At NFT.NYC, ‘It’s Not a Bear Market, It’s a Build Market’
Fifteen thousand people gathered at the NFT.NYC conference in New York last week, with many more joining just for satellite events around the city.
A number of NFT.NYC sessions took place at Radio City Music Hall. Photo: Sam Gaskin.
There was a boosterish tone to most of the talks at NFT.NYC, the conference devoted to non fungible tokens that wrapped in New York on Thursday.
The optimism was palpable in spite of a crypto crash that has seen Ethereum plunge almost 80% since November 2021. Weekly NFT sales have fallen below US $200 million from over $1.8 billion in August, according to market analysts NonFungible.
People queued around the block outside the Marriott Marquis in Times Square on Monday 20 June, waiting up to two hours in the heat just to pick up their badges. Altogether, 15,000 people registered for the conference, whose programme—bloated with some 1,500 speakers—was too long to meaningfully sift through.
Celebrity endorsement—often maligned by NFT sceptics—came from director Spike Lee, who spoke at Radio City Music Hall on Tuesday 21 June. NFTs, he said, could help young filmmakers finance their first short films after incurring a quarter million dollar debt to study with him and other professors at NYU. (The bubble in U.S. tertiary education fees has yet to burst.)
The crypto comedown was acknowledged here and there. Cocktails at the nft now gala celebrating their NFT100 power list were given glibly gloomy names such as 'Bear Market' and 'Down Bad' by a crypto-savvy community who have weathered such crashes before.
Emcees Joel Comm and Travis Wright from the Bad Crypto podcast, who followed Lee's session, spun the bear market as a 'build market'.
Galleries Defy the Market Downturn
Pace Gallery continued its efforts to build sustainable markets for their artists' NFTs with an exhibition in Chelsea. Released on 21 June, John Gerrard's 196 Petro National (2022) works sold out in 20 minutes for prices ranging from US $2,200 to $5,500.
Jeff Koons' Moon Phases will see 125 one-inch moon sculptures literally travel 'to the moon', with larger mirror-polished steel and gemstone versions remaining with collectors here on Earth. The works, which Pace is slowly making available to collectors, are being purchased for US $2 million each.
On the Upper East Side, Gagosian saw an uptick in visitors to Takashi Murakami's exhibition An Arrow through History, which was towards the conclusion of its run from 11 May to 25 June. Gagosian was not directly involved in Murakami's recent NFT project, a series of pixelated flower characters, but they did sell out acrylic on canvas paintings based on a selection of the NFTs.
Christie's held an exhibition of NFTs entitled Cartography of the Mind: A Curated NFT Sale to Benefit MAPS at its gallery space in the Rockefeller Center from 21 to 28 June. The show featured works by Mad Dog Jones, Beeple, Refik Anadol, and others (shown on Atomic Form displays) to benefit the non-profit Multidisciplinary Association for Psychedelic Studies (MAPS).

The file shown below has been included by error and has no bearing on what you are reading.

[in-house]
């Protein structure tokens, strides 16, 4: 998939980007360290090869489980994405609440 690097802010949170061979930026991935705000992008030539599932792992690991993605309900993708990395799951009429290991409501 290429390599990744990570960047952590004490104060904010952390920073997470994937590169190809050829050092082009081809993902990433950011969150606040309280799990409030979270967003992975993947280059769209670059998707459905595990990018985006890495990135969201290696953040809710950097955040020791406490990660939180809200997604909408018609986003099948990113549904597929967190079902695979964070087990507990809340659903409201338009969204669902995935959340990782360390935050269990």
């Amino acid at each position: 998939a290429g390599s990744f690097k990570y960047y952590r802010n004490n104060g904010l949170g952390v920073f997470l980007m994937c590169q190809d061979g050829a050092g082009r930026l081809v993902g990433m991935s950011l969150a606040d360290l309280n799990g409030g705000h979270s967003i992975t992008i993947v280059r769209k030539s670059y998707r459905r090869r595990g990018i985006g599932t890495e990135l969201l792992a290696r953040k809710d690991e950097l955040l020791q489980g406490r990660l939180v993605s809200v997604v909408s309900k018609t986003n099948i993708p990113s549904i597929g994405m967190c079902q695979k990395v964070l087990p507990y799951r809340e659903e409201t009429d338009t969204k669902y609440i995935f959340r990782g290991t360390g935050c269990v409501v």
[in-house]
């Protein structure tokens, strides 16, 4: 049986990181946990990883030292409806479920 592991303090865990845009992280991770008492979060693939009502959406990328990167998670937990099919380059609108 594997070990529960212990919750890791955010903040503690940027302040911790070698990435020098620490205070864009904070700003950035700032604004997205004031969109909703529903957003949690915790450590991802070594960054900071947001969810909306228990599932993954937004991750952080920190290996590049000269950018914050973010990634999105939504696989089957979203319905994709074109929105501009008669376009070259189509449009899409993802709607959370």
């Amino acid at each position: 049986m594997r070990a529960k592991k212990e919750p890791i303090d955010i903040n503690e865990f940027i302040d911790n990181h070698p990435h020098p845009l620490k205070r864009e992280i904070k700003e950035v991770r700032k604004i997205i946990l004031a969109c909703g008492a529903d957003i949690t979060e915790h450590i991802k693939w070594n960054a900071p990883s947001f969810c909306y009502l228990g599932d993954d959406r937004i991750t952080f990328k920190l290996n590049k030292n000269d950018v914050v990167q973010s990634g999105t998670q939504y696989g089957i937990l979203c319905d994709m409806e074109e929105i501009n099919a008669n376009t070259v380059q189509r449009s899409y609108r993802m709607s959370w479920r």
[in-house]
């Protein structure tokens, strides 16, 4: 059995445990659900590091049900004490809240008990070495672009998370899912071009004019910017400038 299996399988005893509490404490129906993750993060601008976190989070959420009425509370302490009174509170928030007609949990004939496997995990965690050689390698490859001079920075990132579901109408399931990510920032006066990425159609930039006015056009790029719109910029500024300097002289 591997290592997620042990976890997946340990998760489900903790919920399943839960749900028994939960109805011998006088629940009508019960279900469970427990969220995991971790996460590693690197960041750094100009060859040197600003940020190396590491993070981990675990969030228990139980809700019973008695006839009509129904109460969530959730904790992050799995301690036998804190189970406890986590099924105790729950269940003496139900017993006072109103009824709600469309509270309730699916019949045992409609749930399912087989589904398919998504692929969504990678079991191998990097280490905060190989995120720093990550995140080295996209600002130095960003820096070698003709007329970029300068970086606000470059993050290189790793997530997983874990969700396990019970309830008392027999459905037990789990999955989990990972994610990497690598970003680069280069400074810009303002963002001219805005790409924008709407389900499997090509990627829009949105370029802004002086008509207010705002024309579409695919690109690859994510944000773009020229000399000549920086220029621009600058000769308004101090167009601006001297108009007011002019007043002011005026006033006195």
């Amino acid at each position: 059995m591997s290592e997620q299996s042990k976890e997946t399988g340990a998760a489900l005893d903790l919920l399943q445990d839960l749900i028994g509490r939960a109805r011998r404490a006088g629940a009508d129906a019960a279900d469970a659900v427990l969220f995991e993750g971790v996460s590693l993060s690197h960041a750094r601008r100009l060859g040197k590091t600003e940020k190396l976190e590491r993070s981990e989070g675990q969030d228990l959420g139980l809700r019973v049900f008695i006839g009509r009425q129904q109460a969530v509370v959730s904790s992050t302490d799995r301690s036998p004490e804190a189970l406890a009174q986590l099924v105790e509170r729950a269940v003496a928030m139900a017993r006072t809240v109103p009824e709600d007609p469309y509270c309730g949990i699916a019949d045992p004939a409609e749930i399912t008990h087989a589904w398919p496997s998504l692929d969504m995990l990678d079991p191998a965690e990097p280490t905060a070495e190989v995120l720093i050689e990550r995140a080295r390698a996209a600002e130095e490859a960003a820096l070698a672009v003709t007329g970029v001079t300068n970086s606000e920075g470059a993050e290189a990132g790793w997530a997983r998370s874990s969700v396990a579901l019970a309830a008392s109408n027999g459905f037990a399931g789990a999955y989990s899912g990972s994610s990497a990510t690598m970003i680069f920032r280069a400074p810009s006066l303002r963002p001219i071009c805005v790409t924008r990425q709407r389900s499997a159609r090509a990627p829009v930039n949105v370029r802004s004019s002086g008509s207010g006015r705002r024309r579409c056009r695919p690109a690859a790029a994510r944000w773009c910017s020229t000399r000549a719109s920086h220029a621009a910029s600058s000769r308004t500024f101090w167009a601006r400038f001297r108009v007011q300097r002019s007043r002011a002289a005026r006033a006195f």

During an NFT.NYC panel session on the exhibition, Mad Dog Jones revealed that psychedelics have been instrumental to his artistic development. More surprisingly, Christie's rainmaker Noah Davis, who oversaw the auction in which Beeple's Everydays: the First 5,000 Days sold for US $69 million, said that he will be leaving to work as Brand Lead of CryptoPunks, the NFT series created by Larva Labs in 2017 and purchased by Yuga Labs in March.
Anyone Can Make NFTs. Who Can Make Bank?
A theme that ran through both the NFT.NYC sessions and satellite exhibitions was that the NFT art community is for everyone. Panel participants with names like Ragzy X and Rad Laser Falcon discussed the opportunities for minorities and weirdos, NowHere Gallery and display makers Infinite Objects showcased female NFT artists from around the globe, and SuperRare gave away stickers that read 'SuperQueer'.
More important to many NFT artists' success than their gender, ethnicity, or sexuality has been how early they entered the space (in part because of a genuine interest in the technology not shared by latecomers). Artists making their first NFTs now, in a more crowded market, will have to find another way to set themselves apart.
NFT.NYC sessions on how to run a strong NFT project recommended roadmaps promising additional benefits, adding 'utility' such as access to parties, and contributions to charities—tactics that suggest a lack of confidence in the inherent value of the art.
An important alternative—that galleries, curators, and critics can be at least as important as Discord servers in identifying and championing the best NFT art projects—didn't really come up. —[O]